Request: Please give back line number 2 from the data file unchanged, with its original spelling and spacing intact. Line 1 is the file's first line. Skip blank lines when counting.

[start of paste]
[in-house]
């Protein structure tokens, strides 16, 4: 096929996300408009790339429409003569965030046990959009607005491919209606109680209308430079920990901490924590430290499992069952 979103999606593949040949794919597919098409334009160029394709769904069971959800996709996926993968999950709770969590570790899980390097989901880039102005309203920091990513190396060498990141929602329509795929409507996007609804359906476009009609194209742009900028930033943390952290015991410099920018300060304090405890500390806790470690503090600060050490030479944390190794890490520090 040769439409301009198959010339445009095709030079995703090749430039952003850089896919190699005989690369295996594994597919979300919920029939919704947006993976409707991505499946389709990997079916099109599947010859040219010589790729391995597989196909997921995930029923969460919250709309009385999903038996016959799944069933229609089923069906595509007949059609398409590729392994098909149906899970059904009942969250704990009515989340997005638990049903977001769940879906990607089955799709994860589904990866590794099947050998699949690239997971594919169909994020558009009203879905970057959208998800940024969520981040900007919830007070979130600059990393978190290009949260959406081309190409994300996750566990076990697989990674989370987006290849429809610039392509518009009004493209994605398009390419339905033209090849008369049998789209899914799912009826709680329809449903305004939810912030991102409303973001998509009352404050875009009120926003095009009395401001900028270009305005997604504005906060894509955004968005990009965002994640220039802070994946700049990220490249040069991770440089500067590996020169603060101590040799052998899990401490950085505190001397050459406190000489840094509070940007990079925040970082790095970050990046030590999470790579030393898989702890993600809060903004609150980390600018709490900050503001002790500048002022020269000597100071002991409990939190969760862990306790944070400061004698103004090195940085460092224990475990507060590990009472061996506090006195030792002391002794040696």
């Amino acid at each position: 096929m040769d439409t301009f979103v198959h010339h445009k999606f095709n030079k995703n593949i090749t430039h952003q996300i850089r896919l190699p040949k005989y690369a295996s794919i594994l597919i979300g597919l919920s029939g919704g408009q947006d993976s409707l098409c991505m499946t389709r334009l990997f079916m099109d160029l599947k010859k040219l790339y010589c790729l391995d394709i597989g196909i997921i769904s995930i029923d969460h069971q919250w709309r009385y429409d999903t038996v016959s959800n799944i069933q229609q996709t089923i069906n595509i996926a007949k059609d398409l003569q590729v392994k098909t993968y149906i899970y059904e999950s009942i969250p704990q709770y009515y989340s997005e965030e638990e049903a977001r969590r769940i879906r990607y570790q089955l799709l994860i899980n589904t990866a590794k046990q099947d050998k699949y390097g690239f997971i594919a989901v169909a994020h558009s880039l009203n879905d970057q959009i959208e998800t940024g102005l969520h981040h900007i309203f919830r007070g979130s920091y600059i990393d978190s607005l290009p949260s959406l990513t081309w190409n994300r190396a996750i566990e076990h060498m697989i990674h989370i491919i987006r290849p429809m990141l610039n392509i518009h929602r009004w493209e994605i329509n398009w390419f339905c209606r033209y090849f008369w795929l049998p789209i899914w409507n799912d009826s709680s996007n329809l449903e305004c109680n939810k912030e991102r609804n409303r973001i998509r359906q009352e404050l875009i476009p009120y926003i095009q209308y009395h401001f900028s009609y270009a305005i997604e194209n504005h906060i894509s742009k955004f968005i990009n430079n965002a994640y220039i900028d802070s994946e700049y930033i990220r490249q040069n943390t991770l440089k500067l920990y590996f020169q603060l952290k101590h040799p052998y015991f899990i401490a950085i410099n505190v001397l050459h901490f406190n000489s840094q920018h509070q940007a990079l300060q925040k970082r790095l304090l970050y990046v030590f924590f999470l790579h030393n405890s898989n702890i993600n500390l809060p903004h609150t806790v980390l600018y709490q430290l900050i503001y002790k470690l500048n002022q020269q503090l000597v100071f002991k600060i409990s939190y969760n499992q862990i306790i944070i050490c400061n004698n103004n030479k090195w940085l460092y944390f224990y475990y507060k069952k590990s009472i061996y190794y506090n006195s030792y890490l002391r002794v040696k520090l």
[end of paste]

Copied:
């Protein structure tokens, strides 16, 4: 096929996300408009790339429409003569965030046990959009607005491919209606109680209308430079920990901490924590430290499992069952 979103999606593949040949794919597919098409334009160029394709769904069971959800996709996926993968999950709770969590570790899980390097989901880039102005309203920091990513190396060498990141929602329509795929409507996007609804359906476009009609194209742009900028930033943390952290015991410099920018300060304090405890500390806790470690503090600060050490030479944390190794890490520090 040769439409301009198959010339445009095709030079995703090749430039952003850089896919190699005989690369295996594994597919979300919920029939919704947006993976409707991505499946389709990997079916099109599947010859040219010589790729391995597989196909997921995930029923969460919250709309009385999903038996016959799944069933229609089923069906595509007949059609398409590729392994098909149906899970059904009942969250704990009515989340997005638990049903977001769940879906990607089955799709994860589904990866590794099947050998699949690239997971594919169909994020558009009203879905970057959208998800940024969520981040900007919830007070979130600059990393978190290009949260959406081309190409994300996750566990076990697989990674989370987006290849429809610039392509518009009004493209994605398009390419339905033209090849008369049998789209899914799912009826709680329809449903305004939810912030991102409303973001998509009352404050875009009120926003095009009395401001900028270009305005997604504005906060894509955004968005990009965002994640220039802070994946700049990220490249040069991770440089500067590996020169603060101590040799052998899990401490950085505190001397050459406190000489840094509070940007990079925040970082790095970050990046030590999470790579030393898989702890993600809060903004609150980390600018709490900050503001002790500048002022020269000597100071002991409990939190969760862990306790944070400061004698103004090195940085460092224990475990507060590990009472061996506090006195030792002391002794040696």